News ID: 213114
Published: 0557 GMT April 11, 2018

Russia beefs up controls at North Caucasus border

Russia beefs up controls at North Caucasus border

Russian authorities have adopted a series of new measures to beef up security along borders that may be used by terrorists to infiltrate the country.

Russia’s Security Council Secretary Nikolai Patrushev said on Wednesday that the new measures were aimed at thwarting threats by elements belonging to international terrorist organizations that could penetrate into Russia mainly from borders of the North Caucasus region.

“In order to avoid triggering terrorist activity in the North Caucasus and its spread to other regions of the Russian Federation it is necessary to resolutely quash any attempts by members of international terror organizations at infiltrating Russian territory,” said Patrushev in a meeting of the Russian security body in the city of Cherkessk in southwestern Russia.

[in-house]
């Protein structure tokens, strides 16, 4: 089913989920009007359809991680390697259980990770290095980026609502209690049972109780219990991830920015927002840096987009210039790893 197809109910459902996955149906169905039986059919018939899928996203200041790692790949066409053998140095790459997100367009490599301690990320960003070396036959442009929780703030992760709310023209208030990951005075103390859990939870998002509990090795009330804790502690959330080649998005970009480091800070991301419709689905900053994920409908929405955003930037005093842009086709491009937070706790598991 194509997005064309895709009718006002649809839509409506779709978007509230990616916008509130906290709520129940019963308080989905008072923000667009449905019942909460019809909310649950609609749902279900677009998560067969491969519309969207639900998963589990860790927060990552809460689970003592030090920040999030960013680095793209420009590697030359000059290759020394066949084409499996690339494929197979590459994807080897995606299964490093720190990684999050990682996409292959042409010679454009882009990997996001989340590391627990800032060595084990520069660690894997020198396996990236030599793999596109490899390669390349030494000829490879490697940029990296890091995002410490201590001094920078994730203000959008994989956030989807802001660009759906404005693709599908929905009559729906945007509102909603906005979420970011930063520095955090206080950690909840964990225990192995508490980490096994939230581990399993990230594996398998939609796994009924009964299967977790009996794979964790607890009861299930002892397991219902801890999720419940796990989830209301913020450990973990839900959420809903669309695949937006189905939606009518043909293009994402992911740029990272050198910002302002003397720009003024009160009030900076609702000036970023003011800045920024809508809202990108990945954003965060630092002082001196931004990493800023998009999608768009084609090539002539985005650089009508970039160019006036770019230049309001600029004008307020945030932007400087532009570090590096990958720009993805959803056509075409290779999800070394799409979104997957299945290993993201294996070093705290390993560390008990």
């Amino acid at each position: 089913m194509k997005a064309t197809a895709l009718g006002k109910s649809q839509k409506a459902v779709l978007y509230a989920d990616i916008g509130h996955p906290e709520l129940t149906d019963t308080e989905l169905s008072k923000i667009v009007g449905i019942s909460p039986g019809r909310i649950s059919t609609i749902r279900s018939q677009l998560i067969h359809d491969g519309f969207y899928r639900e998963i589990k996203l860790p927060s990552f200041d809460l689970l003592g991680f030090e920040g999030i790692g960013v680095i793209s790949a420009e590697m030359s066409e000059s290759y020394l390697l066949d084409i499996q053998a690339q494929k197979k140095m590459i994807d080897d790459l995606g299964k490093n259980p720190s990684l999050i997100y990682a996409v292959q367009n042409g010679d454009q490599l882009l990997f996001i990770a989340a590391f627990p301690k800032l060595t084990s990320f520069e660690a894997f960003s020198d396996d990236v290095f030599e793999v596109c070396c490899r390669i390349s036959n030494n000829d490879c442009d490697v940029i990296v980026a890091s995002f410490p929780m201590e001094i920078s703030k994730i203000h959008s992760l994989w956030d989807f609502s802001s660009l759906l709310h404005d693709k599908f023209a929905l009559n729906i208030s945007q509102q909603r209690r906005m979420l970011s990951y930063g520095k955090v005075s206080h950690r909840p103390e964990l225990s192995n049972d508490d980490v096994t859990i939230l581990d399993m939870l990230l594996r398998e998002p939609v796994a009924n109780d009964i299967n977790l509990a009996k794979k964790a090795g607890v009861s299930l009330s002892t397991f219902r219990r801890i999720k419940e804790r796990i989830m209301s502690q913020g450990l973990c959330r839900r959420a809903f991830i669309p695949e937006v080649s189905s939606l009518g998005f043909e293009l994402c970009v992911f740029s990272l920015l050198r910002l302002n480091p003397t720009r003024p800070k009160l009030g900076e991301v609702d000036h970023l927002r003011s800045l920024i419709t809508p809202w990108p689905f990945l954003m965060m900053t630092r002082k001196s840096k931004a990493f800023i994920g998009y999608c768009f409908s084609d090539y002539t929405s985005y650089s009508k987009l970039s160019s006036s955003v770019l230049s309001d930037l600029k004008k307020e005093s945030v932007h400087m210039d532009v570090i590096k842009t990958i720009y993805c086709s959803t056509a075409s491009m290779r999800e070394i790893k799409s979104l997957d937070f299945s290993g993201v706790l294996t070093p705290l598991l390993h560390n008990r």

The official said a cornerstone of the new security strategy would be to tighten control over the border with the flow of migration. He said the measures came after President Vladimir Putin chaired a meeting of the Russian Security Council on April 6 to study the fundamentals of Russia’s state policy and measures to implement it.

Patrushev said the new security measures would not be limited to North Caucasus border and would apply to all areas where terrorists could penetrate into Russia.

Russia has suffered a series of high-profile terrorist attacks on its soil, especially since it began a military operation in Syria, upon a request by Damascus, in September 2015 to help the Syrian government fight against terror.

The Kremlin has repeatedly defended the military presence in Syria as a bid to prevent the return of thousands of nationals who have been fighting along the ranks of terrorist groups, including the Daesh Takfiri terrorists, in Syria since a war erupted in the Arab country in early 2011.

Most of the attacks targeting Russia have been carried out by Daesh terrorists from the former Soviet Union countries, especially those in the Central Asia and North Caucasus.

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